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The Truth About Oxalates & Kidney Stones

Updated March 7, 2024

By John McDougall, MD

Myth: Plant foods, high in oxalates, cause kidney stones

More than 90% of kidney stones in developed Western countries are made up of calcium and oxalate. Plants, especially green leafy vegetables, are high in oxalates. You might expect kidney stones to be more common in populations that eat a diet high in plant-based foods. Paradoxically, these stones are found mostly in developed countries, where people eat a diet low in plant foods; and are almost unknown in underdeveloped societies where people follow a starch-based diet (corn, potatoes, rice, etc.). Furthermore, in the United States, modern-day vegetarians have about half the incidence of stones as the general population. This apparent paradox (of plants being high in oxalates and plant-food eaters rarely getting stones) can be explained by understanding the effects of protein and fats on our metabolism.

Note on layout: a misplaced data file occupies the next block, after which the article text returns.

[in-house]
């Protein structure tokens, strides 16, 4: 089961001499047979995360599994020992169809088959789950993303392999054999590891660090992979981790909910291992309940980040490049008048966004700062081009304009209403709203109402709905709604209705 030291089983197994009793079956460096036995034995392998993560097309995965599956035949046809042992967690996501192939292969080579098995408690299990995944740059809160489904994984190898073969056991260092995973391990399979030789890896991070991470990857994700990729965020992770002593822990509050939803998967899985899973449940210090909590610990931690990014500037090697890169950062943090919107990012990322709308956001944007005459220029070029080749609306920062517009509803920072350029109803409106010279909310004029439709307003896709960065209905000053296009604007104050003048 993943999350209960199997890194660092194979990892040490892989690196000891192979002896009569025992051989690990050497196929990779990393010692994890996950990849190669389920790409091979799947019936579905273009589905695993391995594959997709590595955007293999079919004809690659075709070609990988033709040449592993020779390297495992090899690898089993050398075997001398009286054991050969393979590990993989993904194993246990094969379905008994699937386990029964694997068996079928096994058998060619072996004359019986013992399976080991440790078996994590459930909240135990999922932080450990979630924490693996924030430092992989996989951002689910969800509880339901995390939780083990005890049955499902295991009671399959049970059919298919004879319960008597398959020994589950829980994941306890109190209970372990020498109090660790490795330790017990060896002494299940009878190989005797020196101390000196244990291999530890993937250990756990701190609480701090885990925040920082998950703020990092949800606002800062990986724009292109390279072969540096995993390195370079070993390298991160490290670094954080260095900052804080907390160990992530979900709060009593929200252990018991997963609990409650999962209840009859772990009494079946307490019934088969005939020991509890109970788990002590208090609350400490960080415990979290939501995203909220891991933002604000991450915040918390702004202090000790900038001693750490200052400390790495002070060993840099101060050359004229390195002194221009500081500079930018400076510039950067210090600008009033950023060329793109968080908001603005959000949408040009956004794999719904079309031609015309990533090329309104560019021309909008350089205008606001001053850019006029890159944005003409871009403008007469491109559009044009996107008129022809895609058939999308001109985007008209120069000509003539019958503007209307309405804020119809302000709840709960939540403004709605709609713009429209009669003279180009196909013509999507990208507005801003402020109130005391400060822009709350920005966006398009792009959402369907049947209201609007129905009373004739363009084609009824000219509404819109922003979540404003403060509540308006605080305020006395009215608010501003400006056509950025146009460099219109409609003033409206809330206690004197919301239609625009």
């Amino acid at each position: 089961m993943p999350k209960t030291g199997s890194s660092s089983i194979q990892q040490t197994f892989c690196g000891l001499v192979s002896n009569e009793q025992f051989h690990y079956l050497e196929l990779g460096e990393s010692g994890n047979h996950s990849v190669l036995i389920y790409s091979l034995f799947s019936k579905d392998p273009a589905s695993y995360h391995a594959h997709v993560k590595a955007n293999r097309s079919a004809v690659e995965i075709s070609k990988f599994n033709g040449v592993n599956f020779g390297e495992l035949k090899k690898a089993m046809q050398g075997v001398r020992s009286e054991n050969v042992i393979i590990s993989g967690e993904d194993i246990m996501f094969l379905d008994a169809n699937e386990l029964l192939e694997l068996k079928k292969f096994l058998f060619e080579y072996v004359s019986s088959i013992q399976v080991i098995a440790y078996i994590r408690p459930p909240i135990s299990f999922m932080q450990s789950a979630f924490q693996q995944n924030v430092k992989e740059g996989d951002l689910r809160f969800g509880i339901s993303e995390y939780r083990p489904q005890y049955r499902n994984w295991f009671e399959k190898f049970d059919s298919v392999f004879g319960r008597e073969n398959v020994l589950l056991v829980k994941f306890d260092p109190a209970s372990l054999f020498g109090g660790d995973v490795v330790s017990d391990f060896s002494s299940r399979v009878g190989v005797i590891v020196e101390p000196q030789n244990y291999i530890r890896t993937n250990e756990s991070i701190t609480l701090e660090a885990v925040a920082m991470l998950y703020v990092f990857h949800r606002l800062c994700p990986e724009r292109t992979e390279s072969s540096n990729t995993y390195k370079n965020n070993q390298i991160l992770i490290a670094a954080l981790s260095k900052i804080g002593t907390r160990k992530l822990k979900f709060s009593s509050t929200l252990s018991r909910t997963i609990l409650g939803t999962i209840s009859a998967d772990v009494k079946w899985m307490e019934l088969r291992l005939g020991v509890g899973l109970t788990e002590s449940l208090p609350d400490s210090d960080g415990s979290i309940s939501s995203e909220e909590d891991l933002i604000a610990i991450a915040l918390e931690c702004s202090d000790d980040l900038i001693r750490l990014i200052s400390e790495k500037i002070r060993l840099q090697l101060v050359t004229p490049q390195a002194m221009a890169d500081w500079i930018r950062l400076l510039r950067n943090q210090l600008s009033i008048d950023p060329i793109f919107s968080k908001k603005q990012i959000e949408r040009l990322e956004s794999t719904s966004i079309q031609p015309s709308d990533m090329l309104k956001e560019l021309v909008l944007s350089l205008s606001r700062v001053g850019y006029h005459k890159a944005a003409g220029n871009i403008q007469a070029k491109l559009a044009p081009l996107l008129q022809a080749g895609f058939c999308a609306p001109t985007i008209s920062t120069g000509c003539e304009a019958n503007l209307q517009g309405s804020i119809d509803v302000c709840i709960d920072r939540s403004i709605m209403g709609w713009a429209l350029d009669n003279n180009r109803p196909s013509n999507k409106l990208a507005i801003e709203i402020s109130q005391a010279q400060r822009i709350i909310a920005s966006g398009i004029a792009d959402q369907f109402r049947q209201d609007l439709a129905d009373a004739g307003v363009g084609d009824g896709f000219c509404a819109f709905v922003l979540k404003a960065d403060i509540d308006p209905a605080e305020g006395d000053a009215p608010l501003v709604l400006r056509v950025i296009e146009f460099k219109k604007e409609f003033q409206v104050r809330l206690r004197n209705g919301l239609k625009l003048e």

Proteins, especially animal proteins, increase the excretion of calcium into the kidneys by dissolving our bones. The adverse effects of high-protein diets are most commonly seen with the development of osteoporosis. In general, plants are low in calcium. Loss of calcium from the bones identifies the source of the calcium component of calcium-oxalate kidney stones.

Plants are high in oxalates, but this organic compound is tightly bound to calcium, and present in plants as “insoluble complexes” that ordinarily pass out through the intestines, to be lost with the stool. However, a soap-forming reaction (saponification) with fat or grease occurs in the intestines that breaks up the insoluble calcium oxalate; allowing the oxalate to be available for absorption. From there oxalate is excreted into the kidney system to form calcium-oxalate stones. Understanding this soap-forming reaction explains why kidney stones are from consuming the Western diet, which is high in protein (the calcium) and fat (the oxalate); and why you should not fear vegetables.